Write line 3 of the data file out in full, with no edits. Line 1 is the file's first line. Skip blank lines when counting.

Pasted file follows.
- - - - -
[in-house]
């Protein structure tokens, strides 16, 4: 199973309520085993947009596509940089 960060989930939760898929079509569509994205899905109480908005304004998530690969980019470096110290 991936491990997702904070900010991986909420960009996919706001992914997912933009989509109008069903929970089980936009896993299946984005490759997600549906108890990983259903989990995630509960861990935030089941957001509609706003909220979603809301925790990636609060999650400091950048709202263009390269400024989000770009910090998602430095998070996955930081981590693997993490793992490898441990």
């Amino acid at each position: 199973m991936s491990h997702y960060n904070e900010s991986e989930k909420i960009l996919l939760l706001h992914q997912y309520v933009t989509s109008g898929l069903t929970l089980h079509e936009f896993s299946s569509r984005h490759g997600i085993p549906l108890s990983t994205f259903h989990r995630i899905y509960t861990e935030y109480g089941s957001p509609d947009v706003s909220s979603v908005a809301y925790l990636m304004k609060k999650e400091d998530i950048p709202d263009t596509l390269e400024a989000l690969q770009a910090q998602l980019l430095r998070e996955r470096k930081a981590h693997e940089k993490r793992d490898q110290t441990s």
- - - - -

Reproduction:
């Amino acid at each position: 199973m991936s491990h997702y960060n904070e900010s991986e989930k909420i960009l996919l939760l706001h992914q997912y309520v933009t989509s109008g898929l069903t929970l089980h079509e936009f896993s299946s569509r984005h490759g997600i085993p549906l108890s990983t994205f259903h989990r995630i899905y509960t861990e935030y109480g089941s957001p509609d947009v706003s909220s979603v908005a809301y925790l990636m304004k609060k999650e400091d998530i950048p709202d263009t596509l390269e400024a989000l690969q770009a910090q998602l980019l430095r998070e996955r470096k930081a981590h693997e940089k993490r793992d490898q110290t441990s």